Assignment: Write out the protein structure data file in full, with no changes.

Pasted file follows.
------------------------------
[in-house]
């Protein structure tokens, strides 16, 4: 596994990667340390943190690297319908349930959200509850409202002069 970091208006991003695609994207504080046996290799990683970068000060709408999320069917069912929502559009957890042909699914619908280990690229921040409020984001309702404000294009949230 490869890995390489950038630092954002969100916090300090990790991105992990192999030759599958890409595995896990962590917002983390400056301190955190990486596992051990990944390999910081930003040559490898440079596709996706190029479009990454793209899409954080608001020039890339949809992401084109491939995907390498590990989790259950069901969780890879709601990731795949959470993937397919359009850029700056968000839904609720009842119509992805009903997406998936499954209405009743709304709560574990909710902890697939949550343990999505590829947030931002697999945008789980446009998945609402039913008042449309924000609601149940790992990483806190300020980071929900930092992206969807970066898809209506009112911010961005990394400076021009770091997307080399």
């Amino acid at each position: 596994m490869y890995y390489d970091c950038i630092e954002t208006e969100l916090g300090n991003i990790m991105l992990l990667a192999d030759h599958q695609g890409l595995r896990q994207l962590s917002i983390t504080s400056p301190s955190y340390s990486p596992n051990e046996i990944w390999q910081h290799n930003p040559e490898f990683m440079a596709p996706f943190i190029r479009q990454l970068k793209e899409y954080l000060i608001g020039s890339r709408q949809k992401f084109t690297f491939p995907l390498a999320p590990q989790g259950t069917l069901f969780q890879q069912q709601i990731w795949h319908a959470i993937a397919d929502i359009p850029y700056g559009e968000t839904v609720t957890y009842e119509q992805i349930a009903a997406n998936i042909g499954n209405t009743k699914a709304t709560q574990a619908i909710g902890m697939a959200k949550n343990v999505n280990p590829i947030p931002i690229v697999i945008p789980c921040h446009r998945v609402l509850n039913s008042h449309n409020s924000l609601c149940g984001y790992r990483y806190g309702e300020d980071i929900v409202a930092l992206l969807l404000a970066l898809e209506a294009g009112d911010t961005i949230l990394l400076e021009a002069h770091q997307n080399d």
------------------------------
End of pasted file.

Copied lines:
[in-house]
């Protein structure tokens, strides 16, 4: 596994990667340390943190690297319908349930959200509850409202002069 970091208006991003695609994207504080046996290799990683970068000060709408999320069917069912929502559009957890042909699914619908280990690229921040409020984001309702404000294009949230 490869890995390489950038630092954002969100916090300090990790991105992990192999030759599958890409595995896990962590917002983390400056301190955190990486596992051990990944390999910081930003040559490898440079596709996706190029479009990454793209899409954080608001020039890339949809992401084109491939995907390498590990989790259950069901969780890879709601990731795949959470993937397919359009850029700056968000839904609720009842119509992805009903997406998936499954209405009743709304709560574990909710902890697939949550343990999505590829947030931002697999945008789980446009998945609402039913008042449309924000609601149940790992990483806190300020980071929900930092992206969807970066898809209506009112911010961005990394400076021009770091997307080399």
């Amino acid at each position: 596994m490869y890995y390489d970091c950038i630092e954002t208006e969100l916090g300090n991003i990790m991105l992990l990667a192999d030759h599958q695609g890409l595995r896990q994207l962590s917002i983390t504080s400056p301190s955190y340390s990486p596992n051990e046996i990944w390999q910081h290799n930003p040559e490898f990683m440079a596709p996706f943190i190029r479009q990454l970068k793209e899409y954080l000060i608001g020039s890339r709408q949809k992401f084109t690297f491939p995907l390498a999320p590990q989790g259950t069917l069901f969780q890879q069912q709601i990731w795949h319908a959470i993937a397919d929502i359009p850029y700056g559009e968000t839904v609720t957890y009842e119509q992805i349930a009903a997406n998936i042909g499954n209405t009743k699914a709304t709560q574990a619908i909710g902890m697939a959200k949550n343990v999505n280990p590829i947030p931002i690229v697999i945008p789980c921040h446009r998945v609402l509850n039913s008042h449309n409020s924000l609601c149940g984001y790992r990483y806190g309702e300020d980071i929900v409202a930092l992206l969807l404000a970066l898809e209506a294009g009112d911010t961005i949230l990394l400076e021009a002069h770091q997307n080399d």